#24 Jun 29 2013 at 9:46 AM Rating: Good
Needs More Smut
Avatar
******
20,434 posts
Based on the testimony of Trayvon Martin's girlfriend, it's clear that Trayvon thought that Zimmerman was following him with the intent to attack/mug/something him and was trying to get away from him. Apparently, the Sandusky case was all over the news at the time so she joked that maybe Zimmernman was a rapist. Trayvon told her to not even joke about that... but when Zimmerman continued to follow him and then approached him, it's entirely possible that Trayvon freaked out and attacked first because he thought this dude was seriously about to rape him.

Instead, he shot him. Smiley: frown
____________________________
FFXI: Catwho on Bismarck. Once again a top bard on the server: Dardaubla 90 on 1/6/2014
Thayos wrote:
I can't understand anyone who skips the cutscenes of a Final Fantasy game. That's like going to Texas and not getting barbecue.

FFXIV: Katarh Mest on Lamia - Member of The Swarm and leader of Grammarian Tea House chat LS
#25 Jul 01 2013 at 7:55 AM Rating: Excellent
******
43,916 posts
Doesn't really matter, because whichever way it goes there's going to be a large group of people saying it's the wrong call.
____________________________
George Carlin wrote:
I think it’s the duty of the comedian to find out where the line is drawn and cross it deliberately.
#26 Jul 01 2013 at 9:38 AM Rating: Excellent
Meat Popsicle
*****
11,864 posts
Spoonless wrote:
gbaji wrote:
do we learn from this somehow? ?
1. Be white.
2. Don't be black.

He's "hispanic." Don't be racist bro.

I'm kinda half following the mostly out of curiosity about how it turns out in the end. I can't say I really know any more about what happened than I did a couple of months ago, other than one of the lawyers started the trial off with a bad joke. I'll be sitting with popcorn once they announce a verdict though. There's bound to be lots of drama on one side or the other.

Smiley: popcorn
____________________________
That monster in the mirror, he just might be you. -Grover
#27 Jul 01 2013 at 11:30 AM Rating: Decent
Lunatic
******
29,430 posts
I'm kinda half following the mostly out of curiosity about how it turns out in the end.

They convict, his lawyer sucks, every person on the jury lied about not having followed the news coverage. He *obviously* can't get a fair trial. I don't know enough about the case to determine if think he should be found guilty, but he's clearly going to be. The outcome a fair and an unfair trial can obviously be the same, but again, no idea what that should be. Seems like a douchebag, but that's rarely reason to put someone in prison. Well, Dane Cook, probably, but not most people.

Spoiler.
____________________________
Disclaimer:

To make a long story short, I don't take any responsibility for anything I post here. It's not news, it's not truth, it's not serious. It's parody. It's satire. It's bitter. It's angsty. Your mother's a *****. You like to jack off dogs. That's right, you heard me. You like to grab that dog by the bone and rub it like a ski pole. Your dad? ***. Your priest? Straight. **** off and let me post. It's not true, it's all in good fun. Now go away.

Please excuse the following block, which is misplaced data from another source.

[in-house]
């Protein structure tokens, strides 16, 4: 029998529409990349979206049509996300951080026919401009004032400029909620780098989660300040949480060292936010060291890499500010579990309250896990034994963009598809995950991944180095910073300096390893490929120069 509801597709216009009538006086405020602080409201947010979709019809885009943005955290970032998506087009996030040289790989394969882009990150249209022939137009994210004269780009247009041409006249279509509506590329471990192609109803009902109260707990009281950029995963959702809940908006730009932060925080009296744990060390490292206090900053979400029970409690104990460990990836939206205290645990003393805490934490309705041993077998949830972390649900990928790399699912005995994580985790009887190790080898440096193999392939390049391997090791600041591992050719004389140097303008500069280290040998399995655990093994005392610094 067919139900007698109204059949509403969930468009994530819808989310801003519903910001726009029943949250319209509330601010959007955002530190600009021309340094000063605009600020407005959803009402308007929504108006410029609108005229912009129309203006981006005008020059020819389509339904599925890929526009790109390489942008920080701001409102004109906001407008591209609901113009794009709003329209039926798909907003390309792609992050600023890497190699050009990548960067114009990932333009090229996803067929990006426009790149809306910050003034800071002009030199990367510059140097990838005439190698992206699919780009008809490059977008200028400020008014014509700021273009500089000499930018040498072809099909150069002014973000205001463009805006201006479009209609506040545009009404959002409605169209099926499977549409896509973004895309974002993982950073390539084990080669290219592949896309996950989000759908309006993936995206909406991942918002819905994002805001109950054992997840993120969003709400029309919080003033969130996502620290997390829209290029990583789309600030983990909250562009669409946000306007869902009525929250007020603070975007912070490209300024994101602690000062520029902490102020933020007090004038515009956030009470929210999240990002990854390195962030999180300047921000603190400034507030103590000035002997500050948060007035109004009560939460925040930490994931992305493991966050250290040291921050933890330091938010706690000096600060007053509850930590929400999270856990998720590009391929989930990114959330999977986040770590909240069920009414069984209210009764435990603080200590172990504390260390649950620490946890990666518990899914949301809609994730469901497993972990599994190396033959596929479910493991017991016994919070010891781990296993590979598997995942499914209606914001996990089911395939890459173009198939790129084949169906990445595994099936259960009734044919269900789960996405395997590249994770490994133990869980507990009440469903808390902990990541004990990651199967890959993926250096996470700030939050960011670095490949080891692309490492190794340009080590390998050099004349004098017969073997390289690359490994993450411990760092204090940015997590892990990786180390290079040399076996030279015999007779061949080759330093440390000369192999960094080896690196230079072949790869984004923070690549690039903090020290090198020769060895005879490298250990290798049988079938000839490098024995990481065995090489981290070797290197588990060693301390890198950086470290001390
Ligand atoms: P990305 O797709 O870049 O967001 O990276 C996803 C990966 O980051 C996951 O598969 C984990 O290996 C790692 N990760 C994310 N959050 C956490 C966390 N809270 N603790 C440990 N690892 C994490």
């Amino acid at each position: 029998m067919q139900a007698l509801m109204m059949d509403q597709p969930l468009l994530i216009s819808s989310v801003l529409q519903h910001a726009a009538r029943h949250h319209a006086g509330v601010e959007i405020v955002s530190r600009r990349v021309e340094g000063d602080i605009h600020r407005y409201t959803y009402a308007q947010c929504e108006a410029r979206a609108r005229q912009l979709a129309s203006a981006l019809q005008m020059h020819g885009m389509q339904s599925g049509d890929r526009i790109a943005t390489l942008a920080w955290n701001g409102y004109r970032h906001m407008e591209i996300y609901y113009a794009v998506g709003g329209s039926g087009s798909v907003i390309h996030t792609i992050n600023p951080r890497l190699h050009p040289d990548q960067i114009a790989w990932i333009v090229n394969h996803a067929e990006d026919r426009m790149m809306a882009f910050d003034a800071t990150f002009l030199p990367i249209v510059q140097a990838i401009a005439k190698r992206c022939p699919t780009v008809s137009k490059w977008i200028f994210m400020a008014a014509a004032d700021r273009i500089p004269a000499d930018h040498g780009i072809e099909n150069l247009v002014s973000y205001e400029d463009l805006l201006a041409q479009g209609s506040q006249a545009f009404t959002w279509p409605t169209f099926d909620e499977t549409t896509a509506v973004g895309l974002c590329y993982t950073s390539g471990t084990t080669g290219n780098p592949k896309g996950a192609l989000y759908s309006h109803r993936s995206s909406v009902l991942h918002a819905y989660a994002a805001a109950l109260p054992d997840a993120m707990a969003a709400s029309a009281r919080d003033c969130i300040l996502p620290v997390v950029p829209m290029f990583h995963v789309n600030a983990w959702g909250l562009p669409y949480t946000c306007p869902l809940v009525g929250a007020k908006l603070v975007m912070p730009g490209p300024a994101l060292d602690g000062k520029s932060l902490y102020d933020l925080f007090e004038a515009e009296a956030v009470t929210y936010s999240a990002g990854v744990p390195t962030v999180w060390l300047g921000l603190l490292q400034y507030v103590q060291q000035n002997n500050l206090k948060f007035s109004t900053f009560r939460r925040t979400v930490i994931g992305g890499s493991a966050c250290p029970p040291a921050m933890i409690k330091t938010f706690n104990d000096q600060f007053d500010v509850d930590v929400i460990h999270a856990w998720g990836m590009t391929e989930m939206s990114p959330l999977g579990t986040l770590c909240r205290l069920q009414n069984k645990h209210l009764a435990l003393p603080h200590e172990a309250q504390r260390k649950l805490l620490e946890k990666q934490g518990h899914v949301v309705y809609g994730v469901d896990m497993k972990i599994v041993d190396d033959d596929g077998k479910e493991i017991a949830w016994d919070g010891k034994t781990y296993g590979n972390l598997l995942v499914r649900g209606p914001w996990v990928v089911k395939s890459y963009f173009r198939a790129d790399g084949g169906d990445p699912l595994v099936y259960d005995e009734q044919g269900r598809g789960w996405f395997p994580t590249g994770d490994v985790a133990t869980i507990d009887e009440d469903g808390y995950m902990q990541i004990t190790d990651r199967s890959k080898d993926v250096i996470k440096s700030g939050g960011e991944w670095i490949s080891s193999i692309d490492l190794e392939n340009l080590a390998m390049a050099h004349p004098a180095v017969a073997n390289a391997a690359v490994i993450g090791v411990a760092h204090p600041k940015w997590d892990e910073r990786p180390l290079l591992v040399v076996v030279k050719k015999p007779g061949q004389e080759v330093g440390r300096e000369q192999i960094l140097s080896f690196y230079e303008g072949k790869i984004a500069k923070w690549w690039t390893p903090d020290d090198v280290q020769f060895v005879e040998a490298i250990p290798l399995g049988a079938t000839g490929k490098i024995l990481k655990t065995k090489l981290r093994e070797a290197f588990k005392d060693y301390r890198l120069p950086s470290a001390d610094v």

#28 Jul 01 2013 at 4:40 PM Rating: Default
Encyclopedia
******
31,739 posts
Friar Bijou wrote:
Just so we are clear; when Zimmerman exited his car with a gun to chase down Trayvon he became the aggressor. What happened after that, no matter what, is all on him because....wait for it...he was the aggressor.


There's a disconnect between perception and legal reality going on here though. "Aggressor" is meaningless. Getting out of your car and following someone is not assault. Therefore, the other person does not get to attack you on the off chance that you *might* be up to no good. The laws involving use of force in self defense clearly revolve around the other person attacking you, not just following you. I guess one of the things that amazes me about this case is how inconsistently people tend to apply these sorts of comments based on the person (and apparently the presence of a firearm). So Zimmerman is wrong to use his gun to defend himself against someone who's in the process of beating his face in, but it's perfectly ok and reasonable for Martin to attack Zimmerman because Zimmerman got out of his car and followed him?

That's a ridiculous double standard. We could also argue that Martin had even more opportunity to avoid the situation. He could simply have talked to Zimmerman and explained that he was walking to his fathers house, right? Everyone is making such a big deal about Zimmerman allegedly profiling Martin, but the evidence suggests that it really was the other way around. Martin's girlfriend's testimony was particularly harmful to the prosecution in this regard. She basically said that Martin made assumptions about Zimmerman based on Zimmerman appearing to be white and older than him. On the flip side, the police recording shows that Zimmerman reacted to Martin's actions and didn't know Martin's skin color until well into the call (meaning he absolutely did not profile on race).